Thank all of you for your support of the new, fourth edition of A Cruising Guide to the Maine Coast. It is hard to believe it has already been five years since the publication of the third edition. They are right: time flies when you are having fun.
It is also hard to believe I'm publishing a Notices to Maine Cruisers even before this edition's first summer sailing season has begun. Yet, much to my dismay, a couple of errors have already been discovered by a sharp reader. Please let me know if you find more, and check back here frequently.
Also, please check on the progress of my Maine Coast Guide on the web. This will be a work-in-progress for some time to come. I'm hoping to post as many harbors and gunkholes as time permits. Changes posted on Notices to Maine Cruisers will also be noted on the individual harbors.
Once again, thank you to all those cruisers who have taken the time to inform the rest of us what they have discovered.
Where to Go, p. 6
This spring we received the somewhat frightening news the Maine Department of Tourism has used our number of 5,500 miles for the length of the Maine coast in all of their materials. Somebody must have asked them about where the figure came from, and the fellow who relied on A Cruising Guide to the Maine Coast was in hot water for not really knowing the source. I remembered it coming from one of the publications of the Island Institute. Though I haven't taken the time to track it down in my six-years worth of files, David Platt of the Island Institute confirmed that they had indeed published the results of GIS surveys, and that he believed the latest figure was now closer to 7,000 miles! The source of these studies is someone at the College of the Atlantic. David couldn't offhand remember his name, but he can be contacted by calling and asking for the "GIS guy." The point, of course, is that it while the numbers keep growing, the actual length remains the same.
It's also nice to know that when the Department of Tourism needs to know something about the Maine coast, they turn to the Guide.
Buoy, Oh Buoy, p. 26
Comments such as the following from Jane Cave prompted our new sidebar on lobster buoys:
"There's one change we'd love to see all up the coast: float-free channels into every harbor, just wide enough to motor through. Could you start a campaign? The lobster pots are a nightmare...."
York Harbor, p. 42
Approaches: Nun "10" is renumbered as nun "8." While we managed to fix the chart and most of the approaches description, one of the references to nun "10" still survives. Mark Czerwinski was sharp enough to see it on p. 42, col. 2, para. 2, line 4. The sentence should read "On a flood, the current will try to sweep you first toward Stage Neck and onto the ledge at nun "8" (not nun "10") and then..."
Potts Harbor, p. 87
For the crew. Even though we don't actually say Dolphin Marine serves breakfasts, Mark Czerwinski reports that they (the breakfasts, not the Dolphin Marine) are a thing of the past. One year, on my first overnight of the season, I awoke to discover I had no stove fuel for my morning coffee. Undaunted, I tried to brew a pot over a few year-old briquettes of charcoal, nearly asphyxiating myself in the process. Not willing to do without a morning mug-up, I steamed over to Potts Harbor, grabbed a mooring, rowed ashore, walked into Dolphin Marine, and ordered a cup. Only when the heavenly aroma was wafting in my nostrils and I had taken enough sips to wake up did I discover that I didn't have a cent in my pocket or a bill in my wallet. I surprised the waitress when I explained that all I had to pay for my 50-cent cup of coffee was my Visa card. She surprised me even more when she took it.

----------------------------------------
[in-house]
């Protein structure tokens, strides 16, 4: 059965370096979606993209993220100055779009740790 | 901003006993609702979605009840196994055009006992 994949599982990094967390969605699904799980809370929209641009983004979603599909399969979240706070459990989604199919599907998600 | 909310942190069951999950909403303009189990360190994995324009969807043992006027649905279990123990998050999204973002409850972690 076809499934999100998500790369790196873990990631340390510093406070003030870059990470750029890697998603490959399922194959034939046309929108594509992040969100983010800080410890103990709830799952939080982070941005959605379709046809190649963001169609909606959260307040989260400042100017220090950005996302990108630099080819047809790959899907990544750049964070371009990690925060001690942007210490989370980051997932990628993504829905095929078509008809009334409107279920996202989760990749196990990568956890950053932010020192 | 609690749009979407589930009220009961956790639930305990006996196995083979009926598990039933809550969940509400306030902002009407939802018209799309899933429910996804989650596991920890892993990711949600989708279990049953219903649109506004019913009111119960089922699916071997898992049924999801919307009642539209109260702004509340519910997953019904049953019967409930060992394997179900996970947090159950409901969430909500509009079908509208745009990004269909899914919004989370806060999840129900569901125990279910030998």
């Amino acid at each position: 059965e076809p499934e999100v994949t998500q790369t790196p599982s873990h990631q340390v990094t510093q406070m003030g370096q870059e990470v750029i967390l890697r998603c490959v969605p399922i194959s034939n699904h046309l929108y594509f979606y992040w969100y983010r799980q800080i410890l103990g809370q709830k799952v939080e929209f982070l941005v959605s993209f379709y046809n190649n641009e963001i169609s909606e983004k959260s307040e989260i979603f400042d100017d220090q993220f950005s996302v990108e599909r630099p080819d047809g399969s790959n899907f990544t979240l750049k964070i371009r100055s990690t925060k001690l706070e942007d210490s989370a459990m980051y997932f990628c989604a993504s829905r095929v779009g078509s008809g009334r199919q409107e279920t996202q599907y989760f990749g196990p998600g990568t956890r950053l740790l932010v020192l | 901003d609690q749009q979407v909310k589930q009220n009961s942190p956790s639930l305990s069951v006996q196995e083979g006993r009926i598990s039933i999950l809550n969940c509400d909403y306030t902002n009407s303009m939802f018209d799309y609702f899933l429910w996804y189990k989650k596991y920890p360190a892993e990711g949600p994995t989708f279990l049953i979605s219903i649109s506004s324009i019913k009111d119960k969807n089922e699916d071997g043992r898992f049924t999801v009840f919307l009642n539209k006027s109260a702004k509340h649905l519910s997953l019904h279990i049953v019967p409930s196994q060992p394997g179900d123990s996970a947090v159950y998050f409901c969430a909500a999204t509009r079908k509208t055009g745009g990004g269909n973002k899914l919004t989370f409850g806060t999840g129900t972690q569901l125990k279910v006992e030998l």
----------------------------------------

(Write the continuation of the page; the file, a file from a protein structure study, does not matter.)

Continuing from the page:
Christmas Cove, p. 144
For the crew. I have egg on my face. Mark Czerwinski reports that Coveside Marina no serves breakfasts. Ditto for Dolphin Marina in Potts Harbor, Casco Bay (see above).
Camden Harbor, p. 206
Stan Pearson of Wayfarer Marine has kindly updated our description of Camden Harbor services and things to do.
Pulpit Harbor, p. 212
Roland Burns gets the credit for discovering this embarrassing mistake. The waypoints for Pulpit Harbor (of all places!) and Cabot Cove are incorrect. They should be as follows:
The 66-foot sounding NE of Pulpit Rock: 44 degrees, 09.62 minutes north; 068 degrees, 53.38 minutes west
Pulpit Harbor anchorage: 44 degrees, 09.28 north; 068 degrees, 53.16 minutes west
Cabot Cove anchorage, on the 23' sounding: 44 degrees, 09.32 minutes north; 068 degrees, 53.50 west
Fortunately, the published waypoints are off by a lot, not a little, a fact that should be apparent to anyone plugging them into a GPS or plotter. They reference Dix and High Island off the Muscle Ridge Channel. The reason they appear on Pulpit is that in order to format the waypoint type, I was pasting an existing waypoint into the heading and then changing it to the correct waypoint. I missed that last step on this one, and missed the fact that I missed it in proofing the book. This is an explanation, not an excuse. My apologies, and thank you again, Mr. Burns, for your keen observation.
Holbrook Island Harbor (Cape Rosier), 251
Trump Bradley reports that the moorings to the east of Ram Island
look like they haven't been attended to recently. This is not
surprising. I have heard that there has been a recent death in
the family of Kenny Eaton. Our sympathies go out to Ken, along
with our thanks for so many years of the use of these moorings.
Northeast Harbor (MDI), p. 314
Jane Cave writes to inform us that Northeast Harbor has lost two of the restaurants we mention. Redfields and the Outback Cafe have disappeared, but a new restaurant, 151 Main has filled in the gap. She also bears the news that Stanley's Fish Market, a true, old-world establishment, is no longer.
FUNDY AND SAINT JOHN